Itaú Unibanco is currently trading at 9.5 times estimated earnings. Brazilian banks are trading at an average multiple of 9.1, according to Thomson Reuters data.
BTG Pactual's impeccable track record, strong franchise and above-market profitability ratios merit a premium over larger, older rivals, some analysts said.
"I don't see why they would sell the stock at a discount with such strong credentials," said Federico Rey-Marino, a Buenos Aires-based analyst with Raymond James & Associates. "Their business, despite being volatile, is fast-growing and very profitable."
BTG Pactual and Esteves himself have become symbols of Brazil's growing economic might, competing head to head with global investment banks in a region with bustling capital markets and surging demand for wealth management services.
Esteves, a mathematician who started as a computer technician at Banco Pactual at age 21, rose through the ranks to become managing partner and sold the bank to UBS AG UBSN.VX in May 2006 for $3.1 billion. He and some partners bought back Pactual for $2.5 billion in 2009 and formed BTG Pactual.
Since then, BTG Pactual has been on a dealmaking frenzy in Brazil and abroad as Esteves tries to make it the largest investment bank in emerging markets by 2020.
BTG Pactual has spent at least $2.5 billion on acquisitions in real estate, finance and services, all areas that have blossomed in the wake of strong job creation. The bank also helped rescue troubled lender Banco PanAmericano in 2011, using it as a launching pad for a consumer and mortgage lending giant.
BTG Pactual's penchant for takeovers has helped it boost profit and increase its assets nearly by half since 2010, but has also taken a toll on its capital base.
The bank's capital solvency ratio fell to 17.7 percent at the end of last year from 21.5 percent in 2010. The level is still well above the Brazil's minimum threshold of 11 percent for commercial lenders.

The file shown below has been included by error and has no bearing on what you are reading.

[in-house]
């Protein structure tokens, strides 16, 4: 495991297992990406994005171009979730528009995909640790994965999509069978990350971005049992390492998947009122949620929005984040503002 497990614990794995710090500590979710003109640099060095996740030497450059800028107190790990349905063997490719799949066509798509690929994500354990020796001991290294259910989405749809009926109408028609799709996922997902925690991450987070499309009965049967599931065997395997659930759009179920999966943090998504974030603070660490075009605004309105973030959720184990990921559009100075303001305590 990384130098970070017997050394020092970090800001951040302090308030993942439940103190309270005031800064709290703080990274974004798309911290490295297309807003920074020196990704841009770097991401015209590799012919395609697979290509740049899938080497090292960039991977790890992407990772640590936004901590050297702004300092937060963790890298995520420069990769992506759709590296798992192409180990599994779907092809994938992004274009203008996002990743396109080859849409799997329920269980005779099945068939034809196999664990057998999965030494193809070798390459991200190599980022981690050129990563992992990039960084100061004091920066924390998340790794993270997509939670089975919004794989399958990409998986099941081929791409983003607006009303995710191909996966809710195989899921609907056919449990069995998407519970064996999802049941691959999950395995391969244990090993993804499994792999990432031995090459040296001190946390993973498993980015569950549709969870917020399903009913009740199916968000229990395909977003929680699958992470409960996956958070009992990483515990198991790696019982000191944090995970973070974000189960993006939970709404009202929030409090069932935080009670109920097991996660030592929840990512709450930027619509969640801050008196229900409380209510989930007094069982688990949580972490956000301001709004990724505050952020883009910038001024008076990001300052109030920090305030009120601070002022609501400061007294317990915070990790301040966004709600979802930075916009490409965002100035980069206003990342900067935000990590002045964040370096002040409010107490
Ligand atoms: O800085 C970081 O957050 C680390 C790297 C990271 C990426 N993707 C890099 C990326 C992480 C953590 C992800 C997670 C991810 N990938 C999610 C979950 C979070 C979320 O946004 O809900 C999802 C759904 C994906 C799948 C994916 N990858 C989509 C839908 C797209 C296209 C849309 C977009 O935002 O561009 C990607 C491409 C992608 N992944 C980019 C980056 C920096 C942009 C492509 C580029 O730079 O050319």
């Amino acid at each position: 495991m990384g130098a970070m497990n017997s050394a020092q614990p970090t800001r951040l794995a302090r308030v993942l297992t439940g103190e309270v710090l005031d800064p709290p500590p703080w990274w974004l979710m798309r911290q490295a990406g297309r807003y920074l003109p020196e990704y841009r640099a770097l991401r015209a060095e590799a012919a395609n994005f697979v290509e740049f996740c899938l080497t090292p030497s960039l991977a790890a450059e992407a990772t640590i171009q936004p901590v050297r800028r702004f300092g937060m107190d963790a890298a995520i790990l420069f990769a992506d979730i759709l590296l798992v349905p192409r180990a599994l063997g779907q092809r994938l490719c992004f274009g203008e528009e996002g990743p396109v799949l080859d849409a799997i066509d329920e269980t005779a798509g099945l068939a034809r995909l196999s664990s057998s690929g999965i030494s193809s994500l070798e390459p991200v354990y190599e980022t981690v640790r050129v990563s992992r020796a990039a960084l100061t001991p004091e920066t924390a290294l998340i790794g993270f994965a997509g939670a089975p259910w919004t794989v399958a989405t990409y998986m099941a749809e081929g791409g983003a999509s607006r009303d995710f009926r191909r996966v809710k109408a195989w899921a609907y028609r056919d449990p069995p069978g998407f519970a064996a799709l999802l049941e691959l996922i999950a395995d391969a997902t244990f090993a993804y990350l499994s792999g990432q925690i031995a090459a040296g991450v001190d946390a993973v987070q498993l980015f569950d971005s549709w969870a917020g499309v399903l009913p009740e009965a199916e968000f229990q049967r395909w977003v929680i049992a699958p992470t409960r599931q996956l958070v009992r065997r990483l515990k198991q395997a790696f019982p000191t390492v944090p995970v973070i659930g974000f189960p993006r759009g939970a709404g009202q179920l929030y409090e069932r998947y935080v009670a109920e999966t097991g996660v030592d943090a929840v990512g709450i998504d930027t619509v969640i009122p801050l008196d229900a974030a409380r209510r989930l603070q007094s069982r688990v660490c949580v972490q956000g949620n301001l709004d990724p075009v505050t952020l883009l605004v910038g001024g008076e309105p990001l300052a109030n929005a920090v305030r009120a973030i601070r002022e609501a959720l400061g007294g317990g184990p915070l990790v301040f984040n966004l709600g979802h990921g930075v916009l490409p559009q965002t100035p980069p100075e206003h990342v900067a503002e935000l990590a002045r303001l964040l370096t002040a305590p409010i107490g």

Return on equity - a measure of a bank's profitability - hit 24.2 percent last year, about 5 percentage points above the average in the country's banking system. Profit jumped 71 percent to 1.92 billion reais last year.
In the IPO, São Paulo-based BTG Pactual will offer 72 million units in a primary offering. The sale will be aimed at retail investors and give all buyers the same rights.
Shareholders including Delaware-based Marais LLC, Exor SA and Europa Lux III of Luxembourg will offer 18 million units in a secondary offering. Supplementary and additional lots could increase both primary and secondary offerings by up to 31.5 million units. A sale of global depositary units in Amsterdam will take place simultaneously with the Brazil IPO.
The IPO is expected to price by April 24. The units should begin trading on São Paulo's Bovespa stock exchange on April 26 under the symbol "BBTG11."
Banco BTG Pactual will be the holding company listed in Brazil, while BTG Pactual Participations Ltd will do the same overseas.
($1 = 1.824 Brazilian reais)
(Reporting by Guillermo Parra-Bernal in Sao Paulo; Editing by Lisa Von Ahn and John Wallace)